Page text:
Haley then began interviewing cultural icons, including Martin Luther King, Jr. This 1965 magazine interview with Haley was the longest interview Martin Luther King, Jr., had ever granted to any publication. Throughout the 1960s, other notable Playboy interviews by Haley include American Nazi Party leader George Lincoln Rockwell. Rockwell agreed to meet with Haley only after Haley, in a phone conversation, assured him that he was not Jewish. Haley exhibited remarkable calm and professionalism, despite the handgun Rockwell kept on the table throughout the interview. Haley also interviewed Cassius Clay, who spoke about changing his name to Muhammad Ali. Other interviews include Jack Ruby’s defense attorney Melvin Belli, Sammy Davis, Jr., Jim Brown, Johnny Carson, and Quincy Jones.
One of Haley’s most famous interviews was the Malcolm X Interview (1963) for Playboy, which led to their collaboration on the activist’s autobiography, The Autobiography of Malcolm X, based on interviews conducted shortly before Malcolm’s death (and with an epilogue). Published in 1965, the book became a huge success and was later named by Time magazine as one of the ten most important nonfiction books of the 20th century. The book was translated into eight languages and sold over 8 million copies. Haley later completed a memoir of Malcolm X for Playboy six months before his death in February 1992. The memoir was published in the July 1992 issue of the magazine.
Roots: The Saga of an American Family
Pursuing the few slender clues of oral family history told him by his maternal grandmother in Henning, Tennessee, Haley spent the next twelve years traveling three continents tracking his maternal family back to a Mandingo youth, named Kunta Kinte, who was kidnapped into slavery from the small village of Juffure, in The Gambia, West Africa. Haley said the most emotional moment of his life was on September 29, 1967, when he stood at the site in Annapolis, Maryland where his ancestor had arrived 200 years before. During this period, Haley became a prolific lecturer at various universities in the United States and in Great Britain and received many honorary doctor of letters degrees for his work. Haley then continued to write magazine articles, sharing what he learned about his family’s history in relation to slavery.
The book Roots: The Saga of an American Family, excerpted in Reader’s Digest in 1974 and heralded for several years, was finally published in the fall of 1976 with very wide publicity and reviews. With cover stories, book reviews, and interviews with Haley in scores of magazines and newspaper articles, the book became the number one national best seller, sold in the millions and was published as a paperback in 1977. Roots became a phenomenon. It was serialized in the New York Post and the Long Island Press. Instructional packages, lesson plans based on Roots and other books about Roots for schools, were published along with records and tapes by Haley. Roots was eventually published in 37 languages.
Haley received the NAACP’s Spingarn Medal in 1977. Four thousand deans and department heads of colleges and universities throughout the country in a survey conducted by Scholastic Magazine selected Haley as America’s foremost achiever in the literature category. (Dr. Martin Luther King, Jr. was selected in the religious category.) Later, Haley also won a Special Award for Roots in 1997 from the Pulitzer Board (Pulitzer Prize).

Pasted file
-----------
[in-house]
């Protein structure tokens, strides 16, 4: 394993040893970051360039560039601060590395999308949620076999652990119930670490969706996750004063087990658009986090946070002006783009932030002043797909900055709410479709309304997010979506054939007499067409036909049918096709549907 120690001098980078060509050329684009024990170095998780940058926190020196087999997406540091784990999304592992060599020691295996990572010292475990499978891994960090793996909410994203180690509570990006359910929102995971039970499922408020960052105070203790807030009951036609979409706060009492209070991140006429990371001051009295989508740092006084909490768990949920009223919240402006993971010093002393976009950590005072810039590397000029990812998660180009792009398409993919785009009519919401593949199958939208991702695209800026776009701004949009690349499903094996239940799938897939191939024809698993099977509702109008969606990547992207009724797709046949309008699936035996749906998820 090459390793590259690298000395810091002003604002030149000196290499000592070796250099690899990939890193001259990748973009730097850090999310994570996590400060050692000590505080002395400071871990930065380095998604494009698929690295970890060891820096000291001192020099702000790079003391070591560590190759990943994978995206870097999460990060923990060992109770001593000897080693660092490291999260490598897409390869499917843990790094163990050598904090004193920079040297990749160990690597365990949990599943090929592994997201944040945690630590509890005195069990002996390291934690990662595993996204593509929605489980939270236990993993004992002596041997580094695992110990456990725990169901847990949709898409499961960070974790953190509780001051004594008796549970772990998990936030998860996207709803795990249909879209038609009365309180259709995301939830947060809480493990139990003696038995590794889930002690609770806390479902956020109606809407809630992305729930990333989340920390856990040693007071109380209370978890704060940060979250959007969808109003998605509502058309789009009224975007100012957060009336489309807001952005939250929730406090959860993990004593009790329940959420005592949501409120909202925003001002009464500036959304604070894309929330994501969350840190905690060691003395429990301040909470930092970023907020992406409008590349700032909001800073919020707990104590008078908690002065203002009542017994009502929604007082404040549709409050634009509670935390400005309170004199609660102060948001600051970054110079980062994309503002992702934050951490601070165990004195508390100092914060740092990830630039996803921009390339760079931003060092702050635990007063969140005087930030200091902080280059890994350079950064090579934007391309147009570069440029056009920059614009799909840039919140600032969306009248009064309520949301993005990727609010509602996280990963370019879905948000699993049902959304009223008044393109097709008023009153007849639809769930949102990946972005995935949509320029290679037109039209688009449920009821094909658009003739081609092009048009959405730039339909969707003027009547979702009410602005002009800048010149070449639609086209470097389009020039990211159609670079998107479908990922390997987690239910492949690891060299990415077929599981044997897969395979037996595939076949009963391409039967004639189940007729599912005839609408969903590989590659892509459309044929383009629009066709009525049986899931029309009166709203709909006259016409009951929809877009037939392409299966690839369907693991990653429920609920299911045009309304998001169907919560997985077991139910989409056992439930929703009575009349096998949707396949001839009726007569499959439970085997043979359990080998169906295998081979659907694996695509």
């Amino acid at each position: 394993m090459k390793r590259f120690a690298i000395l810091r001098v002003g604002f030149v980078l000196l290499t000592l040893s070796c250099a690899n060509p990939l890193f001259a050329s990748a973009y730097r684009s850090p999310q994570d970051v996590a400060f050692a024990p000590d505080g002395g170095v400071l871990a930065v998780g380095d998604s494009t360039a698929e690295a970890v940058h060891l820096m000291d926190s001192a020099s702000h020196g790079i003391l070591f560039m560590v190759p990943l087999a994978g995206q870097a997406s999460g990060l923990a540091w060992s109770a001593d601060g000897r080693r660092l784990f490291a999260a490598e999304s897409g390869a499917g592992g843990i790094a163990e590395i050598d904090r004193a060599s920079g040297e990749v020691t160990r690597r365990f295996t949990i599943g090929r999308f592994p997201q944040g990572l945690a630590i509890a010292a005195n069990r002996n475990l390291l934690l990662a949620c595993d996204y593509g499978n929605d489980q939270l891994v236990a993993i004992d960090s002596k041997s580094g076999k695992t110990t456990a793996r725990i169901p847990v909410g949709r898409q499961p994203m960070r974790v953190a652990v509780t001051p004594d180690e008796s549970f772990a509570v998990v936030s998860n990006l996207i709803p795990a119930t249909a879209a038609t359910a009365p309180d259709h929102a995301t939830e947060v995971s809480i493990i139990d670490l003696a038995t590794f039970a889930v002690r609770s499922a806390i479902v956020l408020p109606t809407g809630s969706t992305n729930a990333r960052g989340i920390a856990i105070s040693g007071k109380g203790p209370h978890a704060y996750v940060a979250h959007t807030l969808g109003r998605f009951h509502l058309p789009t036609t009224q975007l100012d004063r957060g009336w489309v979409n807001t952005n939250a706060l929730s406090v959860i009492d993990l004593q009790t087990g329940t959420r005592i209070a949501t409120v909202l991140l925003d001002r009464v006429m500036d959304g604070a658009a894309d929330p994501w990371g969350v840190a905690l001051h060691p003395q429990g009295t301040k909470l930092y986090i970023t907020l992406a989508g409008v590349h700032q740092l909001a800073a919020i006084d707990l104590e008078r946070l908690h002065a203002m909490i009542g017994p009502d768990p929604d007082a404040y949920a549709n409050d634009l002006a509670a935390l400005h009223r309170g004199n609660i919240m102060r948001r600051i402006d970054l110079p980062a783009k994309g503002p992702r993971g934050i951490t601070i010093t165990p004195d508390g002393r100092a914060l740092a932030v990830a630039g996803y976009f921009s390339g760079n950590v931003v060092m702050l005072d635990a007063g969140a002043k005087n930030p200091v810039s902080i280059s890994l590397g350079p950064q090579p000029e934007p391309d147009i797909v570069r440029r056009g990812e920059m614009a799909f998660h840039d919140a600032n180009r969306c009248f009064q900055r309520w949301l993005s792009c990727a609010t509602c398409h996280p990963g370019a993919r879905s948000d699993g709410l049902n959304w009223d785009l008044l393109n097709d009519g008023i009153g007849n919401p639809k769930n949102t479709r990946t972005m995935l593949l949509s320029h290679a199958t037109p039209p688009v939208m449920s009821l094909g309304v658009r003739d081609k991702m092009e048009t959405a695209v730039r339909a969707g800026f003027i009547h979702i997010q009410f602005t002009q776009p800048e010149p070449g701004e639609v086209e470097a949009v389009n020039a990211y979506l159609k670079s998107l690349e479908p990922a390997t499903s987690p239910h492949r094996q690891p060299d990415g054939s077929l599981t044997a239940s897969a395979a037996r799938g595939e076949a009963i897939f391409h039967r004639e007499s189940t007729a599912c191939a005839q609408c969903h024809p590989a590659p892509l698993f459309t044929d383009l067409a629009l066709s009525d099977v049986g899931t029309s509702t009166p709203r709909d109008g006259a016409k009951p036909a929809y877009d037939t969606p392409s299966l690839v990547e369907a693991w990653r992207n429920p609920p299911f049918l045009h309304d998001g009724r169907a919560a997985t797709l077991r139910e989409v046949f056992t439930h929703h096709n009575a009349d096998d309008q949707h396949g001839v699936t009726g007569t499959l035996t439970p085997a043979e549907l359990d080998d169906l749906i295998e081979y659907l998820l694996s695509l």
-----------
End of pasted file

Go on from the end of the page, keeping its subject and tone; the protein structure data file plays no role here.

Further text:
The publication of Roots, along with two enormously popular televised versions of it—Roots in 1977 and Roots: The Next Generations in 1979—made Haley an international celebrity and lecturer. An estimated 80 to 130 million viewers watched the last episode of Roots, generating greater interest in the novel and prompting thousands of Americans to investigate their own family genealogies. Roots emphasized that African Americans have a long history and that not all of that history is lost, as many believed. The novel and television series also provoked a national discussion about the history and legacy of racism and slavery.
In 1988, Haley conducted a promotional tour for a novella titled A Different Kind of Christmas about slave escapes in the 1850s. He also promoted a drama, Roots: The Gift, a two-hour television program shown in December 1988. This story revolved around two principal characters from Roots (Kunta Kinte and Fiddler) who are involved in a slave break for freedom on Christmas Eve.
Haley then began working on a second historical novel based on another branch of his family, traced through his grandmother Queen—the daughter of a black slave woman and her white master. He was unable to finish writing Queen: The Story of an American Family before he died, and at his request it was completed by David Stevens. Haley left behind many boxes of research notes and a 700-page outline of the story, but David says he was mainly guided by the many, long conversations he had with Alex. After it was finished by David Stevens and published as Alex Haley’s Queen (1993), it was subsequently made into a movie starring Halle Berry in the title role aired on CBS as a miniseries on February 14, 1993.
On February 10, 1992, Alex Haley died of a heart attack in Seattle. He was scheduled to speak that day at the Bangor Naval Submarine Base at Bremerton, Washington, 15 miles from Seattle. After a funeral service in Memphis, he was buried in the front yard of his grandparents’ home in Henning. Following his death, his farm in Clinton, Tennessee, was sold to Marian Wright Edelman’s Children’s Defense Fund, and still exists as a training and retreat center for youth workers. His legacy continues, the stories he shared are just as relevant today as the words he left behind: “We all suffer. If a man’s wise, he learns from it.”
Stories of America
At the time of his death, Mr. Haley was general editor of the twenty-eight books of the Stories of America series. The education of children was a cause to which he was firmly and enthusiastically committed. This series represents part of Alex Haley’s legacy to the children of America. Alex Haley, in his introduction to this series, ended with, “So read Stories of America and listen to the music of your history and witness the sights, sounds, smells, and life of your past.” ~ Alex Haley